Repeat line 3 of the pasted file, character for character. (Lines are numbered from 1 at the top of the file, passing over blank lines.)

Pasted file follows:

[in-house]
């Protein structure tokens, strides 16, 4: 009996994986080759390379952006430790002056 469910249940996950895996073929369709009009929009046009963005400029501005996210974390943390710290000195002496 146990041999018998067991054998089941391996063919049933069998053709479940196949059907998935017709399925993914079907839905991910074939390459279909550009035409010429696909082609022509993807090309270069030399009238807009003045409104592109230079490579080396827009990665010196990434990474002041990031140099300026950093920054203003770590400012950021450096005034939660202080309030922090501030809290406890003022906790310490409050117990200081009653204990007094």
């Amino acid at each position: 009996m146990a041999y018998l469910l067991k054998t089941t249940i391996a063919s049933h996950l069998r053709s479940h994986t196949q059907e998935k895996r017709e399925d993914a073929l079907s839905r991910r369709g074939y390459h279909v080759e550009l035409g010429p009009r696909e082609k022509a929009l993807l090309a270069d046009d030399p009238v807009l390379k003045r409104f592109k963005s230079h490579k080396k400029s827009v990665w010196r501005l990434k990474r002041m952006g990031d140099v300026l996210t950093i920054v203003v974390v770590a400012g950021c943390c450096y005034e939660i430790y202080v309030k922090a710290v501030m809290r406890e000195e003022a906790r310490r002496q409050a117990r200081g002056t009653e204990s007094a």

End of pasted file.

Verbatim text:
């Amino acid at each position: 009996m146990a041999y018998l469910l067991k054998t089941t249940i391996a063919s049933h996950l069998r053709s479940h994986t196949q059907e998935k895996r017709e399925d993914a073929l079907s839905r991910r369709g074939y390459h279909v080759e550009l035409g010429p009009r696909e082609k022509a929009l993807l090309a270069d046009d030399p009238v807009l390379k003045r409104f592109k963005s230079h490579k080396k400029s827009v990665w010196r501005l990434k990474r002041m952006g990031d140099v300026l996210t950093i920054v203003v974390v770590a400012g950021c943390c450096y005034e939660i430790y202080v309030k922090a710290v501030m809290r406890e000195e003022a906790r310490r002496q409050a117990r200081g002056t009653e204990s007094a």